A sliding scalePosted: November 28, 2011 Filed under: breast cancer, cancer fatigue | Tags: Billy Joel, cancer battle, cancer diagnosis, MD Anderson, Only the Good Die Young, psychological effects of cancer 6 Comments
Words and images of battle are often ascribed to cancer. Some cancerchicks take issue with that but I’m not one of them. Having written this blog — mostly about cancer — for the last year, I’ve come to realize that it’s hard to talk about a cancer battle without well, calling it a battle. I’m not even sure what else one would call it. “While undergoing treatment for breast cancer” seems rather cumbersome; “While undergoing treatment for breast cancer, I lost my mind, gained weight, and grappled with a whole new set of issues” doesn’t quite work, but “While battling breast cancer, I lost my mind, gained weight, and grappled with a whole new set of issues” is a bit more succinct. “During the time in which I was ridding my body of cancer” is pretty clumsy, but “During my fight against cancer” works quite well. I like efficiency, so the battle metaphor works for me.
One thing I don’t like about it, though, is the idea that those who “lost the battle” with cancer didn’t fight hard enough or were somehow at fault. Cancer is totally random, people. It strikes those who take excellent care of themselves as often as it strikes those who are not so careful with their health. Survival depends on a lot of things, and sadly, sheer force of will is pretty low on the list. If survival were tied to will, my sweet mama would be alive and probably ringing me up on the phone right now to ask me if I’ve mastered the art of pie crust yet and to suggest that I let her little darlins, aka my children, have enormous ice cream sundaes for breakfast. She fought like hell and did every single thing her team of doctors at MD Anderson told her to do, no matter how tired she was or how crappy she felt. She endured more awful stuff than I like to remember. She wanted to live to see her little darlins grow up (and to hassle me about not giving them enough treats/presents/leeway/benefit of the doubt). She fought like hell, and waged a mighty battle, and was a tireless, non-complaining warrior. And yet, she still “lost.”
Cancer, and the battle one’s life becomes when diagnosed, is on my mind today, as it often is, but today even more so than usual. Another friend has been diagnosed, and my heart is so heavy. My thoughts return to her often, and I’ve felt just plain sick ever since I heard the terrible news. Cancer comes after people indiscriminately, and it seems to me it gets the good ones just as often as the mean ones. My newly diagnosed friend is most definitely one of the good ones. She deserves so much better than pancreatic cancer. How someone with such a sweet and gentle nature and such a giving heart can fall victim to such a merciless fate is beyond me. And yet, she begins her epic battle today.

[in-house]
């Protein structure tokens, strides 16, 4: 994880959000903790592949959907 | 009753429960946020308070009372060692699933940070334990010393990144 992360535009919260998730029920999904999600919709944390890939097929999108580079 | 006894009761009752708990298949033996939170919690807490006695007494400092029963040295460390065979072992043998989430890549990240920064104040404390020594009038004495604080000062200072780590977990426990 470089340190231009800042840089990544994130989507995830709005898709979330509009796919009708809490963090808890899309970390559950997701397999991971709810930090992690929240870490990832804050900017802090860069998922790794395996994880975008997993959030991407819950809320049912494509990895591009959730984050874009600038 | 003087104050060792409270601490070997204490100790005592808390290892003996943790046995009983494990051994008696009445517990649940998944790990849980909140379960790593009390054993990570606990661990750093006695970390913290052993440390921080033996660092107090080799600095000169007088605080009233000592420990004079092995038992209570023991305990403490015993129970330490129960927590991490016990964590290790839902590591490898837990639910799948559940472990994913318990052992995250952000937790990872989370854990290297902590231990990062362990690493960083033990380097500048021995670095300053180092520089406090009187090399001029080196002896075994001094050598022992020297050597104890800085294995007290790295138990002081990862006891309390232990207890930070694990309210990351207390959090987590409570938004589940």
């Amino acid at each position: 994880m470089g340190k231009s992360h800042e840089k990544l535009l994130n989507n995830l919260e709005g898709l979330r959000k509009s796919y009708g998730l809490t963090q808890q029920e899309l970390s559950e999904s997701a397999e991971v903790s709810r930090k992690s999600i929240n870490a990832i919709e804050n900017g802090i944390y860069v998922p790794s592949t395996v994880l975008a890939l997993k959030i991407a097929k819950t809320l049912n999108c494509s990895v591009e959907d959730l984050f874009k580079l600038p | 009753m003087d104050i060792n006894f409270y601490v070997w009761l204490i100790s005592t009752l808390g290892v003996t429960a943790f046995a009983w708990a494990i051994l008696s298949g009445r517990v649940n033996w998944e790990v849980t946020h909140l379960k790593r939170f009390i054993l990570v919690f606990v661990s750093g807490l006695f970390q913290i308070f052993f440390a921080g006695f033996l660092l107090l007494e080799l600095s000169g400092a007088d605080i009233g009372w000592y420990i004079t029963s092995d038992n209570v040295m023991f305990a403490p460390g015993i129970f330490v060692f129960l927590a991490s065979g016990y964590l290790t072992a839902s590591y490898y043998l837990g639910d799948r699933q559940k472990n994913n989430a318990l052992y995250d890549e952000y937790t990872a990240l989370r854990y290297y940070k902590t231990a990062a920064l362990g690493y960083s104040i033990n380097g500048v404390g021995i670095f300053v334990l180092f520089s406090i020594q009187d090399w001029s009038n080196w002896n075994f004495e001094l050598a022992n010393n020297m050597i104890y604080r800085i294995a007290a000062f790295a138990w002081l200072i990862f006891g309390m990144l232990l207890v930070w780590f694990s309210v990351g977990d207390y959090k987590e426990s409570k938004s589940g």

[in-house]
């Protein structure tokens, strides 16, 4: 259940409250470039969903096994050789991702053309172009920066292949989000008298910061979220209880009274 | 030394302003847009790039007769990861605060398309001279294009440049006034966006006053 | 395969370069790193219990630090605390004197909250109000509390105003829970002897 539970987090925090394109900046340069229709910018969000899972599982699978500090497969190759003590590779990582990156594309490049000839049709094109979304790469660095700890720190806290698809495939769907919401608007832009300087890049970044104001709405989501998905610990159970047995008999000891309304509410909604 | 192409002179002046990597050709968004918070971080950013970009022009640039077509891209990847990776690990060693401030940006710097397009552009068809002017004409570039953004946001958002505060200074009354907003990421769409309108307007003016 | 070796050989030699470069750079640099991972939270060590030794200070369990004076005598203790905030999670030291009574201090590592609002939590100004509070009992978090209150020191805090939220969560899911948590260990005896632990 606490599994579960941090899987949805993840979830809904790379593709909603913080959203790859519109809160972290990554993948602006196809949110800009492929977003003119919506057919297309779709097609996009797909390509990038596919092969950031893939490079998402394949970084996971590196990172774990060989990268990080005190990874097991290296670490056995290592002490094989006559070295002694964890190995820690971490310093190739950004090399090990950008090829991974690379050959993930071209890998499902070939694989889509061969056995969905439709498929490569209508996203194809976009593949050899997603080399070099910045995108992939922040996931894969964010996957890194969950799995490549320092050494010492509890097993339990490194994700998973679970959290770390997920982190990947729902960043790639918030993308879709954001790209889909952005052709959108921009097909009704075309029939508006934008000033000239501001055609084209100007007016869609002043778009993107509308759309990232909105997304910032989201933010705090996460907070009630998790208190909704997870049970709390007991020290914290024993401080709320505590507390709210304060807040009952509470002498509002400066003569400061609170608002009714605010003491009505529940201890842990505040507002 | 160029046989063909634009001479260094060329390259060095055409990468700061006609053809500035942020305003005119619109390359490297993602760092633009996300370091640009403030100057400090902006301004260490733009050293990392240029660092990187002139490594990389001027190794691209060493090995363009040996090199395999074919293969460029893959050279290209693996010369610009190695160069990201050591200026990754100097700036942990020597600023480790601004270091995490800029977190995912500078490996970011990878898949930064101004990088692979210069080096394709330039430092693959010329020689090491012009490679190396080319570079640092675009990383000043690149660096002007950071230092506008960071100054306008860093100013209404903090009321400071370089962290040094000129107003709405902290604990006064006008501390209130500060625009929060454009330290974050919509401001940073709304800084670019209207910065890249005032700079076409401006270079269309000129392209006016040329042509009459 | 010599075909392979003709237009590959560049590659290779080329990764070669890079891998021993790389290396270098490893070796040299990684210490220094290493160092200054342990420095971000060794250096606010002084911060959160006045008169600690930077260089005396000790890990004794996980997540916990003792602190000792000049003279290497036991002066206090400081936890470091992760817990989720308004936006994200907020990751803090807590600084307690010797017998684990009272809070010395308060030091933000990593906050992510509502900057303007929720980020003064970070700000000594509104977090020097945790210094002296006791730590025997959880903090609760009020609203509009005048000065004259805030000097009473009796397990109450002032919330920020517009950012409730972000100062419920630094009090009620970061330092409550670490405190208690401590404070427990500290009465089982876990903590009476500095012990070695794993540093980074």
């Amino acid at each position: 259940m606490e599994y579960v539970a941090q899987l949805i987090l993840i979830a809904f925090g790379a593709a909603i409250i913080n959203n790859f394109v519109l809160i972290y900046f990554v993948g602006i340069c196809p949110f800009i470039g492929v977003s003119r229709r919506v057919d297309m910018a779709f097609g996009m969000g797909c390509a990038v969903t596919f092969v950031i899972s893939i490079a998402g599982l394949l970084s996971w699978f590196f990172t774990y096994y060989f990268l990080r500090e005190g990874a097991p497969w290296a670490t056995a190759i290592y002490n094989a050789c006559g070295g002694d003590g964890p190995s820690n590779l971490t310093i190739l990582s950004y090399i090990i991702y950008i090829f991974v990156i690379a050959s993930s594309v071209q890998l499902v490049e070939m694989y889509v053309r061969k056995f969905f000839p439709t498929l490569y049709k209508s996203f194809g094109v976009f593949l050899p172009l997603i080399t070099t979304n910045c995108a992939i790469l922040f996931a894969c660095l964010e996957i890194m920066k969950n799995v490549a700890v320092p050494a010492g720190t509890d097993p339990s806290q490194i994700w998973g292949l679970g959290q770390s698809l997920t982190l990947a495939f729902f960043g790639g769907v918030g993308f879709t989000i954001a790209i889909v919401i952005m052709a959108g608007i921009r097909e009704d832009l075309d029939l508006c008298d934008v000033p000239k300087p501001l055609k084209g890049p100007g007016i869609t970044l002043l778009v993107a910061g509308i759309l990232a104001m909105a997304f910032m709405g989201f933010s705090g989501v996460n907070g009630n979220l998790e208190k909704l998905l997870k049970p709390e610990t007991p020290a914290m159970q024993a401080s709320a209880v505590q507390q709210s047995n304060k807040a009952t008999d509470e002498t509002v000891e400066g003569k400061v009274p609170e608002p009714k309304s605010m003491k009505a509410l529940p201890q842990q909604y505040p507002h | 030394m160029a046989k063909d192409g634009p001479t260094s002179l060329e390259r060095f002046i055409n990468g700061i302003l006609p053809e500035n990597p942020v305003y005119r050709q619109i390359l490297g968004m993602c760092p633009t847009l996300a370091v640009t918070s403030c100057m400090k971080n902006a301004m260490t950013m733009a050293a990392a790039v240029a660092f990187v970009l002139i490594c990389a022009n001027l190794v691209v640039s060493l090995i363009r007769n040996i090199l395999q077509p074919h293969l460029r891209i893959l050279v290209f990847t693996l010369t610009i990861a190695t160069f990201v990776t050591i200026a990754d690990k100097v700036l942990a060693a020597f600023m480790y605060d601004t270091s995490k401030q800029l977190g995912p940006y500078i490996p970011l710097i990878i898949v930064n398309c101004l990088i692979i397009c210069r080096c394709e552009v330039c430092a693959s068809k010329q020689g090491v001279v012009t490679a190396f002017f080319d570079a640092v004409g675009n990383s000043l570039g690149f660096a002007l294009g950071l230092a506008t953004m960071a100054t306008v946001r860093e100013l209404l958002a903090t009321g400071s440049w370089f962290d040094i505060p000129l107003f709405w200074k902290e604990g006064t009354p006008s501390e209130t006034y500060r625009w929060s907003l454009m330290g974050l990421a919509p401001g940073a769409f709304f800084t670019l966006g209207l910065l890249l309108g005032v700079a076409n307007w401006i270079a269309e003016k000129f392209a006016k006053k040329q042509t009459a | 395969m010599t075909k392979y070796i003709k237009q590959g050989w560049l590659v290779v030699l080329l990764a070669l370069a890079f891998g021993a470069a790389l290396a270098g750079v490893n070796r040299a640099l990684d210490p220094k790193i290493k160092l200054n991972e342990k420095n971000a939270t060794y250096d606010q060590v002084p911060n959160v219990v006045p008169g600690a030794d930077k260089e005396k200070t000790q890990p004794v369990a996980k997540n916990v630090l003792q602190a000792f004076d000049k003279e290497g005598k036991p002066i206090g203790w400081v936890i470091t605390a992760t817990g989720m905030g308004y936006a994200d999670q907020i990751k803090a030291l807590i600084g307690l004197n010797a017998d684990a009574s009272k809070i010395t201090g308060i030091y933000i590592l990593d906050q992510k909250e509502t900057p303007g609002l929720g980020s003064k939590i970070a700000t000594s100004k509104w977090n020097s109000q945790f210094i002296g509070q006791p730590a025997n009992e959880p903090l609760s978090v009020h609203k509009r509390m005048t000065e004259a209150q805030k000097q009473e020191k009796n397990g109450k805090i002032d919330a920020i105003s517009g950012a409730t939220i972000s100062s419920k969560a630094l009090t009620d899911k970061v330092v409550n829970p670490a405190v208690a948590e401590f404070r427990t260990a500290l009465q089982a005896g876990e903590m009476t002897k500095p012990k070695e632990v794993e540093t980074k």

I’m not naive enough to wish for a world free of cancer. But I do wish there was a sliding scale. If you’re going to get it, in all its ominous forms, why can’t the scope of the disease be equal to how nice a person you are? Why is it that “only the good die young,” as Billy Joel sagely points out? It’s just not fair for cancer to wage war on someone who is patient and kind when someone who’s vain and shallow gets a free pass. Or for cancer to creep up on someone who’s worked all his life and is ready to finally enjoy retirement, while someone who’s dishonest and rude escapes unscathed. I just hate that cancer pounds on the door of someone who’s trying to do all the right things, yet skips completely the person whose main concern is keeping up with and besting her neighbors. Where’s the sense in cancer claiming a delightful human being who would give you the shirt off her back, yet ignoring the not-so-delightful human being who is petty and small?
I’d like this system a lot better if there were a sliding scale.
Square onePosted: November 17, 2011 Filed under: breast cancer, cancer fatigue | Tags: cancer diagnosis, MD Anderson, missing mom, Nido Quebein, oophorectomy, postaday2011, psychological effects of breast cancer, square one, the Big Dig 7 Comments
“Your present circumstances don’t determine where you can go, they merely determine where you start.”
Thank you, Dr Nido Quebein, for telling me that. After the rough start I had last week, I was disheartened at the idea of starting over — from Square One — in finding a surgeon to do my oophorectomy. I needed a little attitude adjustment and Dr Q’s lovely quote provided just that.
Here’s the thing: my cancer “journey” has been long, complicated, circuitous, and seemingly endless. What is essentially a rather simple cancer that should have been easy to eliminate turned into a wild game of “how much can you take?” Just as I thought I was nearing the end of my “journey,” with what could be my last revision to reconstruction, the game became more intense and complicated and pretty much blew up in my face.